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You cannot say that the respectable thing for a young pregnant woman to do is to carry her pregnancy to term if you do not respect the fact that she got pregnant. If you cannot respect the fact that a woman is pregnant, you cannot respectably advise or restrict her choices whether by law or by contributing to social pressure. If you accept that this young woman is sexually autonomous in her own right, then you must also accept her reproductive choices. Respecting a person’s sexual autonomy (their right to make their own sexual decisions) is impossible if you believe that what that person chooses to do sexually is wrong and that any outcome of those decisions are a punishment they earned from their wrong behavior.

We see examples all the time of the personal, social, and institutional lack of respect for female sexual autonomy, especially for young women. It is evidence in Sandra Fluke being called a prostitute for talking publicly about birth control, in the middle-school student who was outed as pregnant during a school assembly, and in parental notification laws for minors seeking an abortion. None of these young women have been shown respect for their individual sexual and reproductive decisions.

Why?

I am currently reading an amazing book that sheds some insight onto this problem. It’s called Virgin: The Untouched History, by Hanne Blank. In the book, she explores the wide variety of the meaning, implication, value, and methods of proving virginity across centuries of Western culture. It’s a fascinating read. I knew I found a topic to write about when she discussed the history of girls being married off in their early to mid teens. It was amazing to see how practices from hundreds of years ago are still influencing the way we talk about teen pregnancy today. Let me share two quotes.

As long as puberty, marriage, and virginity loss all generally followed very closely on one another’s heels, a woman’s social and biological adulthood could not only appear to unfold as a single streamlined entity, it could actually do so.
-p. 98
When sexual activity can be directly linked to parenthood…then it makes perfect sense that sexual activity also gets linked to adulthood and the assumption of adult responsibility.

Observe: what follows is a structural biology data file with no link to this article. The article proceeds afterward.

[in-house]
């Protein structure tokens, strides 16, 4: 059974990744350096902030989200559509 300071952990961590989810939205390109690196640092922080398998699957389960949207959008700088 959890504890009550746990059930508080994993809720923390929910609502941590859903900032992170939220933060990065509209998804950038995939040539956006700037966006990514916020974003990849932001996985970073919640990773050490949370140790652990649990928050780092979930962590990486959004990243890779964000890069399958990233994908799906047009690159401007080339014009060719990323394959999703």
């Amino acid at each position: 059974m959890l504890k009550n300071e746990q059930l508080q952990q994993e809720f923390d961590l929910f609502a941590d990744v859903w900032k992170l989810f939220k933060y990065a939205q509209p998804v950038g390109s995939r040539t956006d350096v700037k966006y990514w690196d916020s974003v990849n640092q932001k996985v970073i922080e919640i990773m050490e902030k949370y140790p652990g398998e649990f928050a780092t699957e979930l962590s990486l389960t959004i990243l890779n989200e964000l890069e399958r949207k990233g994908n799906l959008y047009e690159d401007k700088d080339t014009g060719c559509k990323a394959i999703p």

-p. 97

We see here that from the cultural practice of girls getting married as young as 12 or 13 that their social adulthood (evidenced by their marriage and the sexual activity there-in) coincided with pregnancy (which was extremely difficult to control, lacking modern methods). So, if you have a pregnant woman, the social expectation is that she is an adult- with all of the mental and physical abilities and responsibilities of an adult. While nowadays we wouldn’t call a 14 year old an adult, we still socially expect that if she is pregnant she must also have the abilities and responsibilities we associate with adulthood. This is incredibly unfair. Sex is no longer something that is socially confined to adult (i.e. married) people, so we must no longer assume that a young person having sex must mean that they are ready and capable to parent.

The quotes also speak to the tremendous double standard young pregnant women face. Look again at the beginning of the second quote: “When sexual activity can be directly linked to pregnancy…” It is women who have to bare the evidence of sexual activity, not men. If a girl gets pregnant, she can’t deny the fact that she had sex, but a boy can. She is the one who is unable to avoid an outcome. And so- she is the one who shoulders the responsibility- she is the one who must deal with the reaction and judgment of her peers and society at large- she is the one who is deemed responsible for something she biologically could not have done on her own.

To tell her that she shouldn’t have had sex is to take away her autonomy. It is discrediting her ability to make her own sexual choices. Worse, it puts the power of deciding what she experiences sexually into someone else’s control. We have to accept that young women are sexual beings and that many young women choose to express that sexuality with a partner. We owe it to them to make sure that they have the education and access to share their sexuality in a healthy way and to avoid pregnancy until they are ready to parent. We must also realize that it takes two to tango and make sure that our young men are included in our dialogue on teen pregnancy and that they have the resources to be as aware and engaged as possible in their sexual and reproductive lives.

~ Samantha
Community Editor

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